Wylie Dufresne Brings Doughnuts to NYC

When word got out that culinary wizard Wylie Dufresne was opening up a new establishment this spring in Williamsburg, Brooklyn, New York City’s dining enthusiasts erupted in cheer.

Dufresne, known for his gastronomic cuisine at his previous two restaurants—WD~50 and Alder—has been in the shadows since their closures in 2014 and 2015 respectively, working as a consultant on various projects. At long last, he finally made his move—Du’s Donuts & Coffee opened for business last month just outside of the William Vale Hotel. On opening day, Dufresne sold out of 1,000 doughnuts in a matter of hours. 

But why doughnuts? 

It’s an homage to his great grandfather, Wallace Dufresne: “My great-grandfather was a doughnut maker—I’m going back to where we started.”

Every day, the James Beard award-winning chef doles out fluffy cake doughnuts using a recipe that he and head baker Colin Kull—of San Francisco’s Tartine Bakery fame—took several months to perfect. Like his previous endeavors, Dufresne’s creativity shines through in his work. The rotating list includes featured flavors like brown butter-key lime, pistachio-pink lemonade and peanut butter-yuzu, and each doughnut will cost you $3.50 a pop (or $38.50 a dozen). All of these can be washed down with coffee from nearby Brooklyn Roasting Company.

In the coming months, Dufresne plans to introduce a larger breakfast menu including the classic New York City egg sandwich, as well as beer, wine and cocktails.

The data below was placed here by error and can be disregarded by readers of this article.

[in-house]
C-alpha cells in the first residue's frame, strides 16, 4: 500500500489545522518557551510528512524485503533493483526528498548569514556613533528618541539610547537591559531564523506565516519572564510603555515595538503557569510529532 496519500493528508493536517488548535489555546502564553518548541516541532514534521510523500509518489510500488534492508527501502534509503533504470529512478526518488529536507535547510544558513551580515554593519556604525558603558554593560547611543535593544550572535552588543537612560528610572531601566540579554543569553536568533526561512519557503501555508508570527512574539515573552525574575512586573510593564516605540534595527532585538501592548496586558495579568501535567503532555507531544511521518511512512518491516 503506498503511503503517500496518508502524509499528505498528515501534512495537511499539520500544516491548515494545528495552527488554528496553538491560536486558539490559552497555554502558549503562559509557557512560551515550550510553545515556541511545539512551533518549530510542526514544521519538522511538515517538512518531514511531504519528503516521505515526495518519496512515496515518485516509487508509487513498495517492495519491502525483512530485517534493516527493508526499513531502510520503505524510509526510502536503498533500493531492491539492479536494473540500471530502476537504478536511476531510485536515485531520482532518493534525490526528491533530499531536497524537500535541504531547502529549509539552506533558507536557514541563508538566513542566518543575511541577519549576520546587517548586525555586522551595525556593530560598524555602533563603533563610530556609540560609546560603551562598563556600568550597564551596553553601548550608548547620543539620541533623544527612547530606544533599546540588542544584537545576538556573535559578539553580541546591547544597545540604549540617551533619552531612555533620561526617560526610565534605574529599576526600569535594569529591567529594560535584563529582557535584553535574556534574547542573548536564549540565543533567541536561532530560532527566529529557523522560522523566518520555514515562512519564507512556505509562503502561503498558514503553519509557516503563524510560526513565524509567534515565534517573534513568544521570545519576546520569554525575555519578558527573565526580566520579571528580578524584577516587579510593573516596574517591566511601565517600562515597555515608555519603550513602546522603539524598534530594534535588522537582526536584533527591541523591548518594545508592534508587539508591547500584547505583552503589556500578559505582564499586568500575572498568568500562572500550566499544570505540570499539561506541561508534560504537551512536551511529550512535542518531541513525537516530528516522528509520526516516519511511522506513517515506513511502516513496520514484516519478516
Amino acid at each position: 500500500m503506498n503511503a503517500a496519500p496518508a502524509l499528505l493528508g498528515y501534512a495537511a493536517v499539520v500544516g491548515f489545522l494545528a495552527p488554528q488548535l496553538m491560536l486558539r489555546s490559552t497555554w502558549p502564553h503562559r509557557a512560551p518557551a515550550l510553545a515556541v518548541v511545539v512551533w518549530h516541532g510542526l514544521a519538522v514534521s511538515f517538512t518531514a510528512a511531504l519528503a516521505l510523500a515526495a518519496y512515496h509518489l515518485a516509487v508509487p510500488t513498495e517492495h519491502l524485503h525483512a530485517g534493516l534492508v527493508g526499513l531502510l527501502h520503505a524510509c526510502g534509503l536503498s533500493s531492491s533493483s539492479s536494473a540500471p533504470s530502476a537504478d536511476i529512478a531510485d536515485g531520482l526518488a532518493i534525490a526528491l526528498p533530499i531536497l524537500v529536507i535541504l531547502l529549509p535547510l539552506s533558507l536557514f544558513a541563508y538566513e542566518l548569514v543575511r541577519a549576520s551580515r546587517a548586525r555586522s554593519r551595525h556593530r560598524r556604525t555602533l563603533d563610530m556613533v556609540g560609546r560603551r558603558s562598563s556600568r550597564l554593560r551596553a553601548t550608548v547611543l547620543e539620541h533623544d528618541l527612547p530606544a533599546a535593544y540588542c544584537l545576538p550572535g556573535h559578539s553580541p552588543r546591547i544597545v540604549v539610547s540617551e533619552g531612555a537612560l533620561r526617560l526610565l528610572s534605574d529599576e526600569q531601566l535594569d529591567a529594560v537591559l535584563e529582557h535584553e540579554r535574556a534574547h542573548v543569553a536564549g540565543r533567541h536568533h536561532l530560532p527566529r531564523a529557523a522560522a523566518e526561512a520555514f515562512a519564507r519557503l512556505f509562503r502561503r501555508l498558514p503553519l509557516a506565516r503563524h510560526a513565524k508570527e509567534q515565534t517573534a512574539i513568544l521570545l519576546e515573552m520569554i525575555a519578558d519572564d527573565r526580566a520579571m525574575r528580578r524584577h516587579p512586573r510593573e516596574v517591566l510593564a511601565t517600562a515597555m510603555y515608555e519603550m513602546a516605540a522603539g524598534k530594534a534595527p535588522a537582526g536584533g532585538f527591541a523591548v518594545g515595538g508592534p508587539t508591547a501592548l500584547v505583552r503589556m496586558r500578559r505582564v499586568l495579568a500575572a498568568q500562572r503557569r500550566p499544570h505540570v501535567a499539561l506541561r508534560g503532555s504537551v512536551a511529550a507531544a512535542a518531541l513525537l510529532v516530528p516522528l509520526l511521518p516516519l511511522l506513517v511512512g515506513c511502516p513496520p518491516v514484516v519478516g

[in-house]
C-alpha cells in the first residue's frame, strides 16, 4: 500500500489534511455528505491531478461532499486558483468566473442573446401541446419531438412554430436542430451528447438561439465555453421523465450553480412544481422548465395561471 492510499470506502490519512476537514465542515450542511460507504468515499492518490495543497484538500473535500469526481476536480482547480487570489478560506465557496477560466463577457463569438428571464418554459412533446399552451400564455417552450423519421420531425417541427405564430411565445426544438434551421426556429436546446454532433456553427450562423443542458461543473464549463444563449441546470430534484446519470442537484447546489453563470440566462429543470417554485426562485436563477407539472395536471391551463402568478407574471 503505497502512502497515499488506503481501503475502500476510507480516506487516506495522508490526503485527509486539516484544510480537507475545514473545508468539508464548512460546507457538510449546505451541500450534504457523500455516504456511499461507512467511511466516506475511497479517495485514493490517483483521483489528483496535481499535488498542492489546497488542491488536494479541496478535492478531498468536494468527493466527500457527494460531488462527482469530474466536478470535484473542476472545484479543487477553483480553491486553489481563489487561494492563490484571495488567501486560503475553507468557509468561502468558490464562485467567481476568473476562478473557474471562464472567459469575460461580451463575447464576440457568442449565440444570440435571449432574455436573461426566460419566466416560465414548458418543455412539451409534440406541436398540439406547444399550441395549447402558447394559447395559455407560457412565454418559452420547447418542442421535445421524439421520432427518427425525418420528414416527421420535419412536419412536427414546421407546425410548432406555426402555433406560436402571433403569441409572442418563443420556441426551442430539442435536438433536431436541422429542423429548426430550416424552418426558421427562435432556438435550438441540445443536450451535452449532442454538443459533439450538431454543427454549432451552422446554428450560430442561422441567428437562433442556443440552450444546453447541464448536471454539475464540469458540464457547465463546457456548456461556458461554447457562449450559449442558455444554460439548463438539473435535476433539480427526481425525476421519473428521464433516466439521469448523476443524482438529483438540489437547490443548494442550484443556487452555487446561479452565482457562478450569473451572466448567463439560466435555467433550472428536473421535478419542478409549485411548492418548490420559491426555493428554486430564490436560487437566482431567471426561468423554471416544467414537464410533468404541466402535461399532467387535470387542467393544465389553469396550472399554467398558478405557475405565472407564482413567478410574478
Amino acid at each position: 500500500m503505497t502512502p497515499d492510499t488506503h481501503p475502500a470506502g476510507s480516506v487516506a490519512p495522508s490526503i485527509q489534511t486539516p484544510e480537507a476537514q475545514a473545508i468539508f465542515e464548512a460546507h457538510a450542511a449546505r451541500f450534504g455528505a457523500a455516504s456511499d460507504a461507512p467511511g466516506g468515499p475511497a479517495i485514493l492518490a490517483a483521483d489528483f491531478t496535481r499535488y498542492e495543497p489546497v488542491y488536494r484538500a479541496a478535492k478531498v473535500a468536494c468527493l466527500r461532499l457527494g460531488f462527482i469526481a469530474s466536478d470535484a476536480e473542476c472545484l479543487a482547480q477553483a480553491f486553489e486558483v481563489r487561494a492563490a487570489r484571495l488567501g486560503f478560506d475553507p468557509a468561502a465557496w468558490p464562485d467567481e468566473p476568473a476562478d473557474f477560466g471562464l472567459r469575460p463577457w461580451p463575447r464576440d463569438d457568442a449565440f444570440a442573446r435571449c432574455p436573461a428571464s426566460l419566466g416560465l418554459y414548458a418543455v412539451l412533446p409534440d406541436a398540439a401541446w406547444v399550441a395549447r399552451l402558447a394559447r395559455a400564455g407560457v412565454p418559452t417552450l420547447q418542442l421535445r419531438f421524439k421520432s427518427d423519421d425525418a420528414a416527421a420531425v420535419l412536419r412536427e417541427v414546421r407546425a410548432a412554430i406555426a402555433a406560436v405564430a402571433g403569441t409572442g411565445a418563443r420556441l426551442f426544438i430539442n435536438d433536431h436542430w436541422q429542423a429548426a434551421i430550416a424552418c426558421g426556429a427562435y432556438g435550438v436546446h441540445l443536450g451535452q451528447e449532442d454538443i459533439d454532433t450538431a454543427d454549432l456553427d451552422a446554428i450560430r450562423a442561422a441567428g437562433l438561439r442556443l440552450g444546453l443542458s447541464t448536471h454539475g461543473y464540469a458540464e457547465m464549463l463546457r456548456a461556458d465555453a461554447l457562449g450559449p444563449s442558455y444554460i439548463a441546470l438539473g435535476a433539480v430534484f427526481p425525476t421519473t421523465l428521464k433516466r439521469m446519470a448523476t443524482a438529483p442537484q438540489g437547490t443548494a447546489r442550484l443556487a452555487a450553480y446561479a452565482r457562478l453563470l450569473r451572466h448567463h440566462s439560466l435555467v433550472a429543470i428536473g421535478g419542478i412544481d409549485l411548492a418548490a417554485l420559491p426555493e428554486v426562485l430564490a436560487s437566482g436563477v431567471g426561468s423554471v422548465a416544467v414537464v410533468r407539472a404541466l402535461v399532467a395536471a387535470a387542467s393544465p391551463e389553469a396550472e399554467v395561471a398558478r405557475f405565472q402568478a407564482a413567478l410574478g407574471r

And because I prefer to eat my doughnuts as an after-dinner treat, I asked our team of wine experts what they would pair with some of the offerings at Du’s. Here’s what a few of them had to say: 

  • “I’m so jealous I’m on the West Coast—I’m a huge doughnut fan. I'd like to pair the grapefruit-chamomile one with a wine I just tasted: Pegasus Bay 2014 Encore Noble Riesling, Waipara Valley, NZ.” —Lisa Perrotti-Brown, Editor-In-Chief
  • “I’m going with a Sicilian Passito di Pantelleria for the pistachio-pink lemonade. Sicily is home to some of the best pistachios from the town of Bronte on Mt. Etna and the island is covered in citrus groves, like lemon and blood orange. The flavors in this particular doughnut evoke some of my favorite flavors from the heart of the Mediterranean.” —Monica Larner
  • “For the honey-fennel pollen, I suspect what would cut the honey is something with big acidity and lots of tension on the finish. What would be better than a Vinsanto from Santorini? Our Issue 231 will include the Santo Wines 2010.” —Mark Squires
  • “If I had one choice...I would try a sweet Scheurebe (Auslese or Beerenauslese) with the grapefruit-chamomile doughnut. Scheurebe has this juicy-herb grapefruit flavor that should be perfect. I’m thinking of Müller-Catoir (Pfalz) or Keller (Rheinhessen) from Germany, and certainly of Kracher's Scheurebe TBA from the Seewinkel in Austria’s Neusiedlersee. This sweet wine guru could also pair the honey-fennel pollen doughnut with his Cuvée Beerenauslese (which blends Welschriesling with Chardonnay), or one of the Welschriesling TBAs—whose honeyed sweetness, piquancy and herbal spiciness should be excellent with both the honey and fennel pollen.” —Stephan Reinhardt

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*Hero image courtesy of Du's Donuts

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